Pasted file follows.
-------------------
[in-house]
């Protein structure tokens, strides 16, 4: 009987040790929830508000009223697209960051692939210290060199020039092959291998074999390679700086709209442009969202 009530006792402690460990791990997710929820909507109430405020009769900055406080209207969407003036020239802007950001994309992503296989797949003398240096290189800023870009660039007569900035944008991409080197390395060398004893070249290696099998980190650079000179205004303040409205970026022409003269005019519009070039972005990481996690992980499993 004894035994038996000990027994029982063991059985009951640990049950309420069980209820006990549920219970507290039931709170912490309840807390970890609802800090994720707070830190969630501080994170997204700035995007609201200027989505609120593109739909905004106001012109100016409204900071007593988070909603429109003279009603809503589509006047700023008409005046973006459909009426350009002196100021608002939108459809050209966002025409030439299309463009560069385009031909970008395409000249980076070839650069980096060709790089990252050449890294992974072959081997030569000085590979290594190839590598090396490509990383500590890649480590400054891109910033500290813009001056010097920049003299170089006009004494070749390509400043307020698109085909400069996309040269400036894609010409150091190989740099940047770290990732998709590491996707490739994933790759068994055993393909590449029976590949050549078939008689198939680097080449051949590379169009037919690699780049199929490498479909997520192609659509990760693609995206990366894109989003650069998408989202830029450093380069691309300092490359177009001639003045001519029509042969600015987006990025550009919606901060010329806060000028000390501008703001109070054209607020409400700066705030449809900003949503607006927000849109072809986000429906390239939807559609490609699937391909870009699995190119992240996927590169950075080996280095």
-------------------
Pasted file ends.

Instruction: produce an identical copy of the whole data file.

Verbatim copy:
[in-house]
């Protein structure tokens, strides 16, 4: 009987040790929830508000009223697209960051692939210290060199020039092959291998074999390679700086709209442009969202 009530006792402690460990791990997710929820909507109430405020009769900055406080209207969407003036020239802007950001994309992503296989797949003398240096290189800023870009660039007569900035944008991409080197390395060398004893070249290696099998980190650079000179205004303040409205970026022409003269005019519009070039972005990481996690992980499993 004894035994038996000990027994029982063991059985009951640990049950309420069980209820006990549920219970507290039931709170912490309840807390970890609802800090994720707070830190969630501080994170997204700035995007609201200027989505609120593109739909905004106001012109100016409204900071007593988070909603429109003279009603809503589509006047700023008409005046973006459909009426350009002196100021608002939108459809050209966002025409030439299309463009560069385009031909970008395409000249980076070839650069980096060709790089990252050449890294992974072959081997030569000085590979290594190839590598090396490509990383500590890649480590400054891109910033500290813009001056010097920049003299170089006009004494070749390509400043307020698109085909400069996309040269400036894609010409150091190989740099940047770290990732998709590491996707490739994933790759068994055993393909590449029976590949050549078939008689198939680097080449051949590379169009037919690699780049199929490498479909997520192609659509990760693609995206990366894109989003650069998408989202830029450093380069691309300092490359177009001639003045001519029509042969600015987006990025550009919606901060010329806060000028000390501008703001109070054209607020409400700066705030449809900003949503607006927000849109072809986000429906390239939807559609490609699937391909870009699995190119992240996927590169950075080996280095």